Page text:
3. We all, legitimately, have our own view of what happened in the past and none of us know the whole truth.
My belief is that television was no more representative of what was really happening then than it is now. Except now we can make and share our own media cheaply and easily and then it was hard and expensive.
I’m not just interested in collecting and sharing this material because of the nostalgic fuzz, as delightful as that can be.
This project is also about allowing us to say: “This is how we were, we had a life and a point of view that was influenced by dominant pop cultures and media but was also something we made ourselves.”
Now this feels weird.
It started with a tweet, like so many things in my life today.
And of course a bit of banter arose and a hashtag was suggested #LloydDavis4MP but then I started to talk to other people about it and realised that they were taking the proposition seriously, being encouraging saying things like “Oh yes, I think that would be marvellous” So I’m writing about it here so that I’m quite sure that I’m not being blindly selective and only telling people who I know would be supportive but also to better understand what I might do next.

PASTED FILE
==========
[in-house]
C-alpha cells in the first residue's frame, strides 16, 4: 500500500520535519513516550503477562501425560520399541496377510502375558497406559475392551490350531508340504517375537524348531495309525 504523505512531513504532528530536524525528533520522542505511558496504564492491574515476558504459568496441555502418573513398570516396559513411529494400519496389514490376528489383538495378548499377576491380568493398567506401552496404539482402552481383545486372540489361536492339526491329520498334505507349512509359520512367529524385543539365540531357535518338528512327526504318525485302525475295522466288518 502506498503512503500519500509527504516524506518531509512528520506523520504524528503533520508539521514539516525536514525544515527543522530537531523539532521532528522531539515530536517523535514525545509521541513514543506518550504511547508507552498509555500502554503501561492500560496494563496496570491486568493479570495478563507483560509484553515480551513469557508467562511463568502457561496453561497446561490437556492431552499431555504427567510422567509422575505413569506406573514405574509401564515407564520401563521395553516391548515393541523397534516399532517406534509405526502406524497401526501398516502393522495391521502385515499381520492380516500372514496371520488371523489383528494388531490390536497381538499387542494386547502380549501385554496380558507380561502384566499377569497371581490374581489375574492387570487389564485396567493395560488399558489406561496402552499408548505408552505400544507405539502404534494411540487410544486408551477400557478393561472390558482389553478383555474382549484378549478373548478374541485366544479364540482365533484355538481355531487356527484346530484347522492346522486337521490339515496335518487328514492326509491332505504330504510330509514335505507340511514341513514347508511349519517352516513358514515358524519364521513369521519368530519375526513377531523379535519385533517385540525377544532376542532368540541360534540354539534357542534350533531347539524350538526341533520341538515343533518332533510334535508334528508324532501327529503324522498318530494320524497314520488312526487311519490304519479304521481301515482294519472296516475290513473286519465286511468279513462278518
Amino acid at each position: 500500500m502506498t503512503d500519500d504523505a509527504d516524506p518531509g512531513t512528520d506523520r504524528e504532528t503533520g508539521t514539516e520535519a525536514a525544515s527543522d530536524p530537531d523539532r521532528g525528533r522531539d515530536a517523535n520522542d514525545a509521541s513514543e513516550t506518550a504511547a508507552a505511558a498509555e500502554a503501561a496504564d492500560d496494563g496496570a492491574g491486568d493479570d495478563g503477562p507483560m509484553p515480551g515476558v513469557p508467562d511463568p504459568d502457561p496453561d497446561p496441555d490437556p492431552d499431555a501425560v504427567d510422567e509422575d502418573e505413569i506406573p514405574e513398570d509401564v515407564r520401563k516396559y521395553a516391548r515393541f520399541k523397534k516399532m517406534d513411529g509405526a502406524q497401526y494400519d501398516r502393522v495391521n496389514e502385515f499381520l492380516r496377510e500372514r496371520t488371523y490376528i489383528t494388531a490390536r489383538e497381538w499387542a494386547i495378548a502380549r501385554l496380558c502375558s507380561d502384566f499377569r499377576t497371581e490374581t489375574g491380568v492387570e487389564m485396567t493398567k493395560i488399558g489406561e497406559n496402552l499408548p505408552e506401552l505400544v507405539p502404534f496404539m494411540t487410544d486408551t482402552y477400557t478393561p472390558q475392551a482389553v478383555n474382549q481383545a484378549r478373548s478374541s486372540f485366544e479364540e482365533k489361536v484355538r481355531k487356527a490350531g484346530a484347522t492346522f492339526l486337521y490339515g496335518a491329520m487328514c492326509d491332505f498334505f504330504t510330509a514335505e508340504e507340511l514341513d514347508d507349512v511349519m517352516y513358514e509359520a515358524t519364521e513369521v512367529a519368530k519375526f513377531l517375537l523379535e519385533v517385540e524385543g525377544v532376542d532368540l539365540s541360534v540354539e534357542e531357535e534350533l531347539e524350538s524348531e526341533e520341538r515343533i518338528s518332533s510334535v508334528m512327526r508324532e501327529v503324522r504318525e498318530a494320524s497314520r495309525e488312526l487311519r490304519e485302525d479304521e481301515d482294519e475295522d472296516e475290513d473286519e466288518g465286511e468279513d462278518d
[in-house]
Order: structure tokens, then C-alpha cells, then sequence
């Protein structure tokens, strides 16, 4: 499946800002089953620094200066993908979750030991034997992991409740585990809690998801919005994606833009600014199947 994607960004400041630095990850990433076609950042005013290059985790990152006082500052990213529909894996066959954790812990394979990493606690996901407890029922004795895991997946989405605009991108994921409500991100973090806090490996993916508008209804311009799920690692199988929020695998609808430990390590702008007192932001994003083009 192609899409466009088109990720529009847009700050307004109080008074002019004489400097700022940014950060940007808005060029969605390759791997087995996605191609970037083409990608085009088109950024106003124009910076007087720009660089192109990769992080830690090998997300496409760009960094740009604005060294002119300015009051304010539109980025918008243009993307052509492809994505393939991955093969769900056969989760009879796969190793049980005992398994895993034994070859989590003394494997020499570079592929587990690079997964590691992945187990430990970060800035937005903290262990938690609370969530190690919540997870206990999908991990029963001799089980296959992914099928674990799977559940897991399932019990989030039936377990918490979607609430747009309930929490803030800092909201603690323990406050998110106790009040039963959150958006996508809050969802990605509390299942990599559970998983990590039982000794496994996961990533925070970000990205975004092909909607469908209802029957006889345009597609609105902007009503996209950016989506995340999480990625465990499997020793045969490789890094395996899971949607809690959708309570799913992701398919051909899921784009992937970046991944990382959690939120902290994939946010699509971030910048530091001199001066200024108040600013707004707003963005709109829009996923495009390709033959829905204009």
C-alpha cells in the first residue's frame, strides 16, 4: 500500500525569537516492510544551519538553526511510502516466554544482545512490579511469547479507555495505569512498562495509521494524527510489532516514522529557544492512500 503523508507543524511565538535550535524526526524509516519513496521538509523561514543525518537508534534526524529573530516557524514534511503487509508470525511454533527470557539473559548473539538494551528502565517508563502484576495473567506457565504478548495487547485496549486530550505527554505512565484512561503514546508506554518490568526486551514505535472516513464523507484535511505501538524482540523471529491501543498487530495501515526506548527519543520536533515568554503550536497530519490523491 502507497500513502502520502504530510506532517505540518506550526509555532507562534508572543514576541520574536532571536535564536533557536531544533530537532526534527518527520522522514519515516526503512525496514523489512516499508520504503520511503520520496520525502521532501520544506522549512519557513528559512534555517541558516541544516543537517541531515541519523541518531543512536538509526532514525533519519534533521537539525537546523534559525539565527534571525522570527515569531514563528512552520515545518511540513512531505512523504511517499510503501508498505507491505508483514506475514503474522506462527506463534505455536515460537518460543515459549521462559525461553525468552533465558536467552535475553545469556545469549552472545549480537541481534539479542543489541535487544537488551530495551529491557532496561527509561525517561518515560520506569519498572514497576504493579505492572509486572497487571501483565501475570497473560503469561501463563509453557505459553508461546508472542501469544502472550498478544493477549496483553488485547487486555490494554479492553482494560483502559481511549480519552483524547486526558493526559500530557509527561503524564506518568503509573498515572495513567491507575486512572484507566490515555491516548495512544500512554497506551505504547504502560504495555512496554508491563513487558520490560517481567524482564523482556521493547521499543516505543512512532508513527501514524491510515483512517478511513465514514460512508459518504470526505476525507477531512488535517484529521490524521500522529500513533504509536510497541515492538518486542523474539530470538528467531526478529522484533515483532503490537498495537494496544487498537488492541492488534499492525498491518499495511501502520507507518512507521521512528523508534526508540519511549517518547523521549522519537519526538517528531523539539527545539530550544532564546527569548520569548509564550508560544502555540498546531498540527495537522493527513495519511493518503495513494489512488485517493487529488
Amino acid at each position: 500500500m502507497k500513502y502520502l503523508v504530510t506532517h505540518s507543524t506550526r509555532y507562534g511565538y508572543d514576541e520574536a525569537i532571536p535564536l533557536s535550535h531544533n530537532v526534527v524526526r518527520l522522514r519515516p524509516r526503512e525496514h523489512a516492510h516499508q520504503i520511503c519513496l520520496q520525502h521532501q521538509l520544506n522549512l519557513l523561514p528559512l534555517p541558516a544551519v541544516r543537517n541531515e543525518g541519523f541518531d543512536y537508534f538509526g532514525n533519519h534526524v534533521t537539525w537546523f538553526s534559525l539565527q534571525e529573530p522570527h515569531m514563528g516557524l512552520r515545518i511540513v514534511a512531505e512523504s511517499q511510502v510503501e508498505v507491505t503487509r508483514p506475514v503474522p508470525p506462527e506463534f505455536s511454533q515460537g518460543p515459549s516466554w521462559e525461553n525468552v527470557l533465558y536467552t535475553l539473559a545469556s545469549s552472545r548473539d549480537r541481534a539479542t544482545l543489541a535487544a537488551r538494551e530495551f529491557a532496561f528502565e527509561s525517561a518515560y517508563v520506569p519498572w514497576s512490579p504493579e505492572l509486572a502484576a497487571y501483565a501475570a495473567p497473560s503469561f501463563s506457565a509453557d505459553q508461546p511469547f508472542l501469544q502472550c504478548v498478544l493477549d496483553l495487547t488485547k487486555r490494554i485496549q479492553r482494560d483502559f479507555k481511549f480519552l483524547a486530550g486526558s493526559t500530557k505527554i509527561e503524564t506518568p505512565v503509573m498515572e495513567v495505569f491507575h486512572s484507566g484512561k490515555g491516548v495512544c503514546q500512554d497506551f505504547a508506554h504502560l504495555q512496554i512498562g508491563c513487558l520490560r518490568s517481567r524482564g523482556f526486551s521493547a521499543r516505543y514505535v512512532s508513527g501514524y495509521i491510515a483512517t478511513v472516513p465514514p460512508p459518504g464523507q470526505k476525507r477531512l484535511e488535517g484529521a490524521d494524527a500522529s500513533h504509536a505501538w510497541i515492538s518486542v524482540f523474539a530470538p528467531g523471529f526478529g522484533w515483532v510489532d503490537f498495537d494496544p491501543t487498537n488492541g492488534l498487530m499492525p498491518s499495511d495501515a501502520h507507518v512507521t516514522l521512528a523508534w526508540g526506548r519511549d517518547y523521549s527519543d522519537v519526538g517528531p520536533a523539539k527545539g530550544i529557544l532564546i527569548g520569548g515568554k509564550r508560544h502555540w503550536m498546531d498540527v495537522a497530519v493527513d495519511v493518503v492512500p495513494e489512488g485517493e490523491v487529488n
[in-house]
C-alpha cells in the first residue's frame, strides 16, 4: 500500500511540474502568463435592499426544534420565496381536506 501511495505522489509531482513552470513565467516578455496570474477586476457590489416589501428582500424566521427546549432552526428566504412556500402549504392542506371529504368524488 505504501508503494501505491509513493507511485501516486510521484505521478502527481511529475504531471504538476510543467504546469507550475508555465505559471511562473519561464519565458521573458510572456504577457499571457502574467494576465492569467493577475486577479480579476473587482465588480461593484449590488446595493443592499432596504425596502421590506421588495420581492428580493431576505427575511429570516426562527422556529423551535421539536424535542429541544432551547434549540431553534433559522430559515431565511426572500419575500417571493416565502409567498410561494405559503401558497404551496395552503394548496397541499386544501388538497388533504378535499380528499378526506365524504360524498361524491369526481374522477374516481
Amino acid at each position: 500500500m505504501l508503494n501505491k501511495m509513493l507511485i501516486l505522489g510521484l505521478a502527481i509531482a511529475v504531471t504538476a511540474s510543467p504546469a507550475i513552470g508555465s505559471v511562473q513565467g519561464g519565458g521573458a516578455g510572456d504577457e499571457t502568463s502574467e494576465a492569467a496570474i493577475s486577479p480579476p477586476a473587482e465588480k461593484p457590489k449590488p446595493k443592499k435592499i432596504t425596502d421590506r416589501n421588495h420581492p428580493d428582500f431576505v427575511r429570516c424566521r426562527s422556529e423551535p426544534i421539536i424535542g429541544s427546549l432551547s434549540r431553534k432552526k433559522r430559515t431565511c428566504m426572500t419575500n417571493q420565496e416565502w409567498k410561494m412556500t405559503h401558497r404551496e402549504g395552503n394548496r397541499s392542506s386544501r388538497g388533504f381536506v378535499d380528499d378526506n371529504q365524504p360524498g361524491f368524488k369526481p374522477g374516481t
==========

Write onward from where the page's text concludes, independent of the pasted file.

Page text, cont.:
Because I’m up for it, I think. It fits very well with making social art and building community, which is what I (and others) see myself doing. I’m just not sure how.
I see our current national political system suffering from similar issues to those faced by other large organisations – that large-scale centralised bureaucracies do some things extremely efficiently but mostly at the cost of the people who are supposed to be served by them as well as the people who spend their time trying to run them. I think that working out what it might mean to run this country (or any country) in the next century is something worth putting time and energy into.